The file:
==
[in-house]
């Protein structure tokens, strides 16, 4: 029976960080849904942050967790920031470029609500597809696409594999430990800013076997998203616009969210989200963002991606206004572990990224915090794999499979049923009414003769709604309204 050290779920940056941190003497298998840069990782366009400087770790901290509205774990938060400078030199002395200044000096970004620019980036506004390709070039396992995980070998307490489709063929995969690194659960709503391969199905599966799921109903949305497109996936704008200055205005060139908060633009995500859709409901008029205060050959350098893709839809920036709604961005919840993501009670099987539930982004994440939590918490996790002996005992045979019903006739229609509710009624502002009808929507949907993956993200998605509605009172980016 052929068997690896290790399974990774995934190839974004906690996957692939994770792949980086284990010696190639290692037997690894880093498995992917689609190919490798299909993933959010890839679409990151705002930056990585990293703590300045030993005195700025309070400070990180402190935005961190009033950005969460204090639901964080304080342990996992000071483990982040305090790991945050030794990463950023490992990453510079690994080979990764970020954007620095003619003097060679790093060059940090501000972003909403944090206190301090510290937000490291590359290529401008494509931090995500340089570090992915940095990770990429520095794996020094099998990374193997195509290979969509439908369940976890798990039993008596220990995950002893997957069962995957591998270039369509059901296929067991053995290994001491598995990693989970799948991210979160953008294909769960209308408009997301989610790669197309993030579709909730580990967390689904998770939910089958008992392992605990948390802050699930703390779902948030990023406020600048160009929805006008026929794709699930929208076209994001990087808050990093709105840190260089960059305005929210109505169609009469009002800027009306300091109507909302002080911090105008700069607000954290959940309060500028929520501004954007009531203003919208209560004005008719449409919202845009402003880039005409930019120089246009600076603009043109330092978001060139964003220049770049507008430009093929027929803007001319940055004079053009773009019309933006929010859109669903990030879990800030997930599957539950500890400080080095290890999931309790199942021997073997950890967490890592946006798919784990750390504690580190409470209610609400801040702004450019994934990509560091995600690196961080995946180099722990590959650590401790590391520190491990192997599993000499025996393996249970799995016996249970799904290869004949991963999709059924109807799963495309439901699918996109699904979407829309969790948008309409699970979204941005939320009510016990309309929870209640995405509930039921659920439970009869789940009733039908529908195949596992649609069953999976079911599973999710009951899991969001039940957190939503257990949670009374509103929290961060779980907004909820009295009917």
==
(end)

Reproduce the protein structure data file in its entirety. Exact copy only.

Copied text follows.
[in-house]
């Protein structure tokens, strides 16, 4: 029976960080849904942050967790920031470029609500597809696409594999430990800013076997998203616009969210989200963002991606206004572990990224915090794999499979049923009414003769709604309204 050290779920940056941190003497298998840069990782366009400087770790901290509205774990938060400078030199002395200044000096970004620019980036506004390709070039396992995980070998307490489709063929995969690194659960709503391969199905599966799921109903949305497109996936704008200055205005060139908060633009995500859709409901008029205060050959350098893709839809920036709604961005919840993501009670099987539930982004994440939590918490996790002996005992045979019903006739229609509710009624502002009808929507949907993956993200998605509605009172980016 052929068997690896290790399974990774995934190839974004906690996957692939994770792949980086284990010696190639290692037997690894880093498995992917689609190919490798299909993933959010890839679409990151705002930056990585990293703590300045030993005195700025309070400070990180402190935005961190009033950005969460204090639901964080304080342990996992000071483990982040305090790991945050030794990463950023490992990453510079690994080979990764970020954007620095003619003097060679790093060059940090501000972003909403944090206190301090510290937000490291590359290529401008494509931090995500340089570090992915940095990770990429520095794996020094099998990374193997195509290979969509439908369940976890798990039993008596220990995950002893997957069962995957591998270039369509059901296929067991053995290994001491598995990693989970799948991210979160953008294909769960209308408009997301989610790669197309993030579709909730580990967390689904998770939910089958008992392992605990948390802050699930703390779902948030990023406020600048160009929805006008026929794709699930929208076209994001990087808050990093709105840190260089960059305005929210109505169609009469009002800027009306300091109507909302002080911090105008700069607000954290959940309060500028929520501004954007009531203003919208209560004005008719449409919202845009402003880039005409930019120089246009600076603009043109330092978001060139964003220049770049507008430009093929027929803007001319940055004079053009773009019309933006929010859109669903990030879990800030997930599957539950500890400080080095290890999931309790199942021997073997950890967490890592946006798919784990750390504690580190409470209610609400801040702004450019994934990509560091995600690196961080995946180099722990590959650590401790590391520190491990192997599993000499025996393996249970799995016996249970799904290869004949991963999709059924109807799963495309439901699918996109699904979407829309969790948008309409699970979204941005939320009510016990309309929870209640995405509930039921659920439970009869789940009733039908529908195949596992649609069953999976079911599973999710009951899991969001039940957190939503257990949670009374509103929290961060779980907004909820009295009917």